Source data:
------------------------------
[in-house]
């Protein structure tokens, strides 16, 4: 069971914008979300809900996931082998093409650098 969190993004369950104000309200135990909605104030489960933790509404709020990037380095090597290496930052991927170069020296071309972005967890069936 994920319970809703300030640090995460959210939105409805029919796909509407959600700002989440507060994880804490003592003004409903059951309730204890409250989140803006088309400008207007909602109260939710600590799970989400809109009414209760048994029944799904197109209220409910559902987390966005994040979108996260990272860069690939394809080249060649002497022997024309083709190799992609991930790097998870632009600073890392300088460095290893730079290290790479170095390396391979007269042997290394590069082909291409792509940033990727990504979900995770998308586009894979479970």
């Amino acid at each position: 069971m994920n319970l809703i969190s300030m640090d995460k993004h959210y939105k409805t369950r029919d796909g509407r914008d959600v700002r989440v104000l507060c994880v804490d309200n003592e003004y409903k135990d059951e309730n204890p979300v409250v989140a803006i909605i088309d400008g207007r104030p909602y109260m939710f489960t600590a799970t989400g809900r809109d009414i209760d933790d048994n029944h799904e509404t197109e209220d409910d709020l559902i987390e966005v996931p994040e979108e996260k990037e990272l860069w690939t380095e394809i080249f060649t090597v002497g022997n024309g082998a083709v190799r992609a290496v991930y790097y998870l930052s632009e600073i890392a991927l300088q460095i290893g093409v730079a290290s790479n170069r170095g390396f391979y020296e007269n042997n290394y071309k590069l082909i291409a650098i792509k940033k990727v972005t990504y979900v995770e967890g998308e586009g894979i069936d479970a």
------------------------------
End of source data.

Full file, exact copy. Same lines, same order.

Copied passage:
[in-house]
């Protein structure tokens, strides 16, 4: 069971914008979300809900996931082998093409650098 969190993004369950104000309200135990909605104030489960933790509404709020990037380095090597290496930052991927170069020296071309972005967890069936 994920319970809703300030640090995460959210939105409805029919796909509407959600700002989440507060994880804490003592003004409903059951309730204890409250989140803006088309400008207007909602109260939710600590799970989400809109009414209760048994029944799904197109209220409910559902987390966005994040979108996260990272860069690939394809080249060649002497022997024309083709190799992609991930790097998870632009600073890392300088460095290893730079290290790479170095390396391979007269042997290394590069082909291409792509940033990727990504979900995770998308586009894979479970």
């Amino acid at each position: 069971m994920n319970l809703i969190s300030m640090d995460k993004h959210y939105k409805t369950r029919d796909g509407r914008d959600v700002r989440v104000l507060c994880v804490d309200n003592e003004y409903k135990d059951e309730n204890p979300v409250v989140a803006i909605i088309d400008g207007r104030p909602y109260m939710f489960t600590a799970t989400g809900r809109d009414i209760d933790d048994n029944h799904e509404t197109e209220d409910d709020l559902i987390e966005v996931p994040e979108e996260k990037e990272l860069w690939t380095e394809i080249f060649t090597v002497g022997n024309g082998a083709v190799r992609a290496v991930y790097y998870l930052s632009e600073i890392a991927l300088q460095i290893g093409v730079a290290s790479n170069r170095g390396f391979y020296e007269n042997n290394y071309k590069l082909i291409a650098i792509k940033k990727v972005t990504y979900v995770e967890g998308e586009g894979i069936d479970a």